National Assembly for Wales / Cynulliad Cenedlaethol Cymru
Health and Social Care Committee / Y Pwyllgor Iechyd a Gofal Cymdeithasol


The Care and Support (Eligibility) (Wales) Regulations 2015 / Rheoliadau Gofal a Chymorth (Cymhwystra) (Cymru) 2015

Evidence from Motor Neurone Disease Association – CSR 06 / Tystiolaeth gan Cymdeithas Clefyd Motor Niwron– CSR 06


Response to the Care and Support (Eligibility) (Wales) Regulations 2015 Scrutiny Period

1.         Introduction

1.1    Few conditions are as devastating as motor neurone disease (MND). It is rapidly progressive in the majority of cases, and is always fatal. People with MND will, in varying sequences and combinations, lose the ability to speak, swallow and use their limbs; the most common cause of death is respiratory failure. Most commonly the individual will remain mentally alert as they become trapped within a failing body, although some experience dementia or cognitive change. There are about 5,000 people living with MND in the UK. A third of people with the disease die within a year of diagnosis, and more than half within two years. There is no cure. There are about 5,000 people living with MND in the UK, approximately 250 of them in Wales. Half of people with the disease die within 14 months of diagnosis. There is no cure.


1.2    The MND Association is the only national organisation supporting people affected by MND in England, Wales and Northern Ireland, with approximately 90 volunteer led branches and 3,000 volunteers. The MND Association’s vision is of a world free from MND. Until that time we will do everything we can to enable everyone with MND to receive the best care, achieve the highest quality of life possible and to die with dignity.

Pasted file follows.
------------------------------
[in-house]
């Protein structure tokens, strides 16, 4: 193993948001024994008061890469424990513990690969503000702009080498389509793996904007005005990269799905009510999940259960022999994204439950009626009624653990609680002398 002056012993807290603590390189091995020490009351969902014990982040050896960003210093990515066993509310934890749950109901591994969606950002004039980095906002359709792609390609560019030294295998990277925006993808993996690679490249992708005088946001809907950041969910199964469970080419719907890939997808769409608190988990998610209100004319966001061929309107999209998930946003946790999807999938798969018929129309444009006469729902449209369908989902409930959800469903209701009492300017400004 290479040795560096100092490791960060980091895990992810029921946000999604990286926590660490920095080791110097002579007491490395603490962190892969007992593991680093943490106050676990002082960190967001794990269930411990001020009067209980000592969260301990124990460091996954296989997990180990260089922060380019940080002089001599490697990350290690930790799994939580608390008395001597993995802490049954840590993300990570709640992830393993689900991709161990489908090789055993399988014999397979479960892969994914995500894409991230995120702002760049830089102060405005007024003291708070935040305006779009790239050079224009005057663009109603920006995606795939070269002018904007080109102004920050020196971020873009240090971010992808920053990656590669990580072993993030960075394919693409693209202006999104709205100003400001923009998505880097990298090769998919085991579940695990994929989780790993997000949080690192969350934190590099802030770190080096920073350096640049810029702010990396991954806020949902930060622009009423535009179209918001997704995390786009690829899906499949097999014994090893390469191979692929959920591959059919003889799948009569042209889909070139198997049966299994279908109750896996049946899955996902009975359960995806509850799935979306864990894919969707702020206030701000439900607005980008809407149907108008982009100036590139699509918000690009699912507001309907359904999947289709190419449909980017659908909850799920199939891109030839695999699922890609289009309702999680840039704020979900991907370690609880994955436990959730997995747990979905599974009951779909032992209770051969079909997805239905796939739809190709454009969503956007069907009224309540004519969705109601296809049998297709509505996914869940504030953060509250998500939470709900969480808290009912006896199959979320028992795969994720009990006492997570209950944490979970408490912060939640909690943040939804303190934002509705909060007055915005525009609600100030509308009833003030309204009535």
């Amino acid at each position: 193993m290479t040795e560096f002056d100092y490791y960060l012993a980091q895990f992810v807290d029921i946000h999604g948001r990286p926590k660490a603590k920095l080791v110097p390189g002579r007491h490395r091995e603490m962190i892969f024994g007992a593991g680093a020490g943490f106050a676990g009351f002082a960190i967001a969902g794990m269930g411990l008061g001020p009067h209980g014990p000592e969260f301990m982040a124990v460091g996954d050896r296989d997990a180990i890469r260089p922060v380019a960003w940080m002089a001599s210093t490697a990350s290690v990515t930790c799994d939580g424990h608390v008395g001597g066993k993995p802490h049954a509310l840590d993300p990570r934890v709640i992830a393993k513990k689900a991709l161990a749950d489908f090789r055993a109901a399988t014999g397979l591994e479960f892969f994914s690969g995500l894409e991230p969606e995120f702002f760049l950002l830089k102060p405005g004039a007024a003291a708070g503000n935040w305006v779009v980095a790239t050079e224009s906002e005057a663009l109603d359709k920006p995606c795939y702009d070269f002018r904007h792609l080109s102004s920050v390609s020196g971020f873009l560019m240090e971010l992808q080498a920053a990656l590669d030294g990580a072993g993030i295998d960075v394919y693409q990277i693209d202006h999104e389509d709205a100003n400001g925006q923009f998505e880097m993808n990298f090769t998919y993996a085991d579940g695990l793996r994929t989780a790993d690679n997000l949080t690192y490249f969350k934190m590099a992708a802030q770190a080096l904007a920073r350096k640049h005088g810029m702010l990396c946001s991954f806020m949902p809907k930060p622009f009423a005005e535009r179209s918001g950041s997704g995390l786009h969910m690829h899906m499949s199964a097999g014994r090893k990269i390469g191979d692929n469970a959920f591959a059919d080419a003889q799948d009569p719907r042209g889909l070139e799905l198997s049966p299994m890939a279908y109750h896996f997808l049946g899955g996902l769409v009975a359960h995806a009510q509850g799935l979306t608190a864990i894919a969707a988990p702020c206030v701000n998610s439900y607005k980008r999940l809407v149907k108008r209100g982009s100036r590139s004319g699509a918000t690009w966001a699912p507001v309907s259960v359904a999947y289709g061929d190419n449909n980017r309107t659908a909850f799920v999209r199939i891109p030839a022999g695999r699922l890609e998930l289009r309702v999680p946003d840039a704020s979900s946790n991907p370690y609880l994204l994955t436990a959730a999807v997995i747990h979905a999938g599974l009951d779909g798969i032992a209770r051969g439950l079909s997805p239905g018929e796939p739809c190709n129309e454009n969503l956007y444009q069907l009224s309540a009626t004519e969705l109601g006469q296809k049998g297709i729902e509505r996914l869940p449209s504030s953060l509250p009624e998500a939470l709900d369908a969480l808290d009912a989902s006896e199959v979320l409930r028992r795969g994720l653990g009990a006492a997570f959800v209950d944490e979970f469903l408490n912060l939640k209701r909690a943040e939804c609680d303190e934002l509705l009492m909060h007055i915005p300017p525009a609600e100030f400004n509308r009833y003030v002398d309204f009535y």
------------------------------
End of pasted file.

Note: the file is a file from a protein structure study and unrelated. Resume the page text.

1.3      People living with MND will have a range of care needs and be in contact with a wide range of services. People who provide care for people living with MND will also have considerable support needs to help them manage their caring responsibilities. For people with MND it is therefore crucial that services take a joined-up approach to care and consider the full range of needs so that people are able to maximise their own wellbeing. This response focuses on the likely consequences of the draft regulations and Code of Practice for people with MND and their carers.


2.         The likely consequences of the draft Regulations for people with MND and their carers.


2.1    The MND Association welcomes the standardisation of eligibility regulations under the Social Services and Wellbeing (Wales) Act 2014. It also welcomes the approach to determining eligibility based on ability to achieve well-being outcomes. The list of needs that fall under the eligibility criteria is comprehensive and includes communication needs, which is an important issue for many people with MND.

2.2    The Association welcomes the distinct eligibility criteria for carers focussed on the carer’s ability to achieve personal outcomes, and particularly the consideration of whether they are prevented from fulfilling those outcomes as a result of the level of care they are providing without local authority support for either the carer or the person receiving care (section 5 (d)).